Joins are used, for example to obtain more columns. Say a materialized view contains the result of multiple joins, and it stores a customer key, but not the name. In a query that requires the name also, the view can be used, but the residual operation contains an additional join with the customer table, to retrieve the name from the known key.
The derivation of some specific residual operators for joins or aggregations is known to those skilled in the art. It is also known that a materialized view of the form, say A join B join C can be used to answer a query with a single join A join B, provided there is a foreign key constraint between B and C (or between A and C). Those techniques can be utilized and leveraged by the present invention. In fact, this is the point where the optimizer-wide mechanism links into existing results on whether a view of a particular form can be used to answer some query.
Once a materialized view alternative has been found (view reference plus perhaps residual operators), it has to be added to the table of alternatives. In the context of a transformation-based optimizer such as the one used by SQL Server, this is handled by the optimizer framework, which takes the expression and adds the root operator to the original table entry considered, creating new table entries if needed. In a bottom-up enumeration approach, there is no generic, standard mechanism to append alternatives to a table entry, so it needs to be coded taking into account existing utilities and other implementation details of the system.
In one embodiment, the following modifications or additions are made to the transformation-based optimizer of a database server in accordance with the above description:
Adding a CGraph primitive to the structures used to describe patterns for transformation rules.
Adding two transformation rules, one that deals with materialized views of the form graph-tree, another to deal with materialized views of the form Group By over graph-tree.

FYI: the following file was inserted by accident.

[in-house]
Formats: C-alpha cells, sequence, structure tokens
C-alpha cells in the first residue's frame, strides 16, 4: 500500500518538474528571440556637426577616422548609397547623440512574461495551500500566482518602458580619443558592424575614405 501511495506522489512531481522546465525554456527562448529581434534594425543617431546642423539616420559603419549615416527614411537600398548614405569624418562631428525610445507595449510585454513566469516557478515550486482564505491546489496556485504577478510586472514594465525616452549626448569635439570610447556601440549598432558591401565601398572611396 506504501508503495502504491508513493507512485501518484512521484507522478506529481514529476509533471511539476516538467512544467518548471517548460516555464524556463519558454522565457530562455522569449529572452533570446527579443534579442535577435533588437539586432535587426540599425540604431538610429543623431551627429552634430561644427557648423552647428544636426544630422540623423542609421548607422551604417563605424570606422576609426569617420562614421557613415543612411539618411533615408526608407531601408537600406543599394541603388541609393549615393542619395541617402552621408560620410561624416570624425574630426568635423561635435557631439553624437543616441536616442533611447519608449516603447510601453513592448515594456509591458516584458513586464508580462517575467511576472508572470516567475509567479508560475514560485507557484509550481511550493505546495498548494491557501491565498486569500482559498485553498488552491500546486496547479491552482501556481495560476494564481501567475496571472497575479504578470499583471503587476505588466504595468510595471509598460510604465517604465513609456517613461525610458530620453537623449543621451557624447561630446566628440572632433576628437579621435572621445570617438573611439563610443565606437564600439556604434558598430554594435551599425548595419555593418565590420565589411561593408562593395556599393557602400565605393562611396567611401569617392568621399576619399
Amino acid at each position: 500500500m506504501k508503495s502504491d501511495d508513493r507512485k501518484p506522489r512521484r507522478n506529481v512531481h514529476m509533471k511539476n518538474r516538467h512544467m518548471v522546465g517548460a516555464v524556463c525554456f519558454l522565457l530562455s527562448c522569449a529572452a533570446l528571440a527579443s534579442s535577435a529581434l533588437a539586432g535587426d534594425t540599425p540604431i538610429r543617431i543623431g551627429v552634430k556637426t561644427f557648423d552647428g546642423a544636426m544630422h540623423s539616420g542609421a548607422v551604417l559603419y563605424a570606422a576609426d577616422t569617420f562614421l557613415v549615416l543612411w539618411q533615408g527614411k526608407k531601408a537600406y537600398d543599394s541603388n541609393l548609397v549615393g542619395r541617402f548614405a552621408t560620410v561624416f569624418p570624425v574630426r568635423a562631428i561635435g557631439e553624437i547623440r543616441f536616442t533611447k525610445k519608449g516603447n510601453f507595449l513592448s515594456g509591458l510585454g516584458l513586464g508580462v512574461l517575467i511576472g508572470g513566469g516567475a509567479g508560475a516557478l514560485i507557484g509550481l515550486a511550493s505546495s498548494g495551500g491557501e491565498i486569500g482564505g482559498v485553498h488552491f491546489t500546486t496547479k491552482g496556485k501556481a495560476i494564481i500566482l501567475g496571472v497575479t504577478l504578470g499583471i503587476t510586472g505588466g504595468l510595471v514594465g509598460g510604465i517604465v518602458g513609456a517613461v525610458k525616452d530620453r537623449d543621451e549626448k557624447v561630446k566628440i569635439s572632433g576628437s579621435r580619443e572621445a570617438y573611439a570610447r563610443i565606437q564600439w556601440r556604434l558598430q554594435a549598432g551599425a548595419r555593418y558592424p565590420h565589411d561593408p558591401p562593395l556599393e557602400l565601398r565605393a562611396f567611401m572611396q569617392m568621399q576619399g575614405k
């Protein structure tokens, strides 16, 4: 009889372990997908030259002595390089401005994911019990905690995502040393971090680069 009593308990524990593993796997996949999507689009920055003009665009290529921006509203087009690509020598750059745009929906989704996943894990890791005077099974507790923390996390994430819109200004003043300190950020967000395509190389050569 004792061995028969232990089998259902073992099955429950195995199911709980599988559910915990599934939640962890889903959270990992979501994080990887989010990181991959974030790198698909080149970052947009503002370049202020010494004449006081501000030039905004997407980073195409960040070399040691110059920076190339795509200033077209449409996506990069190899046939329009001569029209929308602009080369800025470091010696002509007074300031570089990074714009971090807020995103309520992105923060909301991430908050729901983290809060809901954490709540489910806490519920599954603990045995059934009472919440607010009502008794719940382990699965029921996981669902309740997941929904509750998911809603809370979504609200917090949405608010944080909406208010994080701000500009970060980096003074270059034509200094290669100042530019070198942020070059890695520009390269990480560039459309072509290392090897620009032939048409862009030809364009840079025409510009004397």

Adding function to take an operator tree with binary joins, and generate query graphs.
Adding function to perform subsumption matching of two query graphs, with generation of residual operators when matching is successful.
Adding function to perform column mapping, for smooth integration of a new table that is producing columns that used to be generated differently.
This application is intended to cover any adaptations or variations of the present invention. It is manifestly intended that this invention be limited only by the claims and equivalents thereof. A system and method have been described that enable the applicability of materialized views to a query to be determined by a cost-based query optimizer. View utilization alternatives are generated in the exploration stage of optimization, so that interaction with other transformations in complex queries is taken into account. A final decision on whether to use a materialized view is based on estimated cost.
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|U.S. Classification||1/1, 707/999.002, 707/999.102|
|International Classification||G06F17/30, G06F12/00|
|Cooperative Classification||Y10S707/99932, Y10S707/99943, G06F17/30457, G06F17/30463|
|European Classification||G06F17/30S4P3T5, G06F17/30S4P3T3|